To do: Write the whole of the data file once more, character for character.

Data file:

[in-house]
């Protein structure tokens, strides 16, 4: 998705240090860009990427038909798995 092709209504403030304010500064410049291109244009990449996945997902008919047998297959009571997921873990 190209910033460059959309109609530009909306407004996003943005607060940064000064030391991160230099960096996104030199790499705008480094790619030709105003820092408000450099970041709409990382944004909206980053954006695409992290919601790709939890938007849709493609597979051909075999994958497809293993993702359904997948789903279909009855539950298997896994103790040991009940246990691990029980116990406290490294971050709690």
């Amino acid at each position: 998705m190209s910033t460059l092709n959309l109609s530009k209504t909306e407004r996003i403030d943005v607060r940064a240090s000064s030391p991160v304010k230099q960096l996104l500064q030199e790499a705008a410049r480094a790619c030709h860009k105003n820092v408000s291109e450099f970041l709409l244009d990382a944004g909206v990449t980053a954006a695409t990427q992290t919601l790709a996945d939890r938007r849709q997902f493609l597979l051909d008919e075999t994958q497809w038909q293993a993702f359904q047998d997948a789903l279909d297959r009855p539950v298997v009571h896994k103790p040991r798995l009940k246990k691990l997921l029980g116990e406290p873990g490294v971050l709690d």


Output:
[in-house]
């Protein structure tokens, strides 16, 4: 998705240090860009990427038909798995 092709209504403030304010500064410049291109244009990449996945997902008919047998297959009571997921873990 190209910033460059959309109609530009909306407004996003943005607060940064000064030391991160230099960096996104030199790499705008480094790619030709105003820092408000450099970041709409990382944004909206980053954006695409992290919601790709939890938007849709493609597979051909075999994958497809293993993702359904997948789903279909009855539950298997896994103790040991009940246990691990029980116990406290490294971050709690």
């Amino acid at each position: 998705m190209s910033t460059l092709n959309l109609s530009k209504t909306e407004r996003i403030d943005v607060r940064a240090s000064s030391p991160v304010k230099q960096l996104l500064q030199e790499a705008a410049r480094a790619c030709h860009k105003n820092v408000s291109e450099f970041l709409l244009d990382a944004g909206v990449t980053a954006a695409t990427q992290t919601l790709a996945d939890r938007r849709q997902f493609l597979l051909d008919e075999t994958q497809w038909q293993a993702f359904q047998d997948a789903l279909d297959r009855p539950v298997v009571h896994k103790p040991r798995l009940k246990k691990l997921l029980g116990e406290p873990g490294v971050l709690d």